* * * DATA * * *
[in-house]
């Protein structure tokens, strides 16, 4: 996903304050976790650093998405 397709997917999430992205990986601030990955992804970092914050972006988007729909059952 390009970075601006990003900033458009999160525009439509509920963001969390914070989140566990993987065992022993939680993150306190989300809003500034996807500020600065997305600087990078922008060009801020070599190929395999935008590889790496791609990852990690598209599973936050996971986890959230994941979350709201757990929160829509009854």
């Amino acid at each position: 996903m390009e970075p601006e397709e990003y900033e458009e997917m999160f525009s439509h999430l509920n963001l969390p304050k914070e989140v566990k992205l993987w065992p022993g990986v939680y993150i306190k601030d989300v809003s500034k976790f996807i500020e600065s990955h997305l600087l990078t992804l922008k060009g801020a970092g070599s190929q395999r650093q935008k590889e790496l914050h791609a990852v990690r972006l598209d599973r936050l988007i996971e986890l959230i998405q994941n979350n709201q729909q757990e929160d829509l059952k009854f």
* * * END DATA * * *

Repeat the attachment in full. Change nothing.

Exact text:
[in-house]
């Protein structure tokens, strides 16, 4: 996903304050976790650093998405 397709997917999430992205990986601030990955992804970092914050972006988007729909059952 390009970075601006990003900033458009999160525009439509509920963001969390914070989140566990993987065992022993939680993150306190989300809003500034996807500020600065997305600087990078922008060009801020070599190929395999935008590889790496791609990852990690598209599973936050996971986890959230994941979350709201757990929160829509009854």
């Amino acid at each position: 996903m390009e970075p601006e397709e990003y900033e458009e997917m999160f525009s439509h999430l509920n963001l969390p304050k914070e989140v566990k992205l993987w065992p022993g990986v939680y993150i306190k601030d989300v809003s500034k976790f996807i500020e600065s990955h997305l600087l990078t992804l922008k060009g801020a970092g070599s190929q395999r650093q935008k590889e790496l914050h791609a990852v990690r972006l598209d599973r936050l988007i996971e986890l959230i998405q994941n979350n709201q729909q757990e929160d829509l059952k009854f």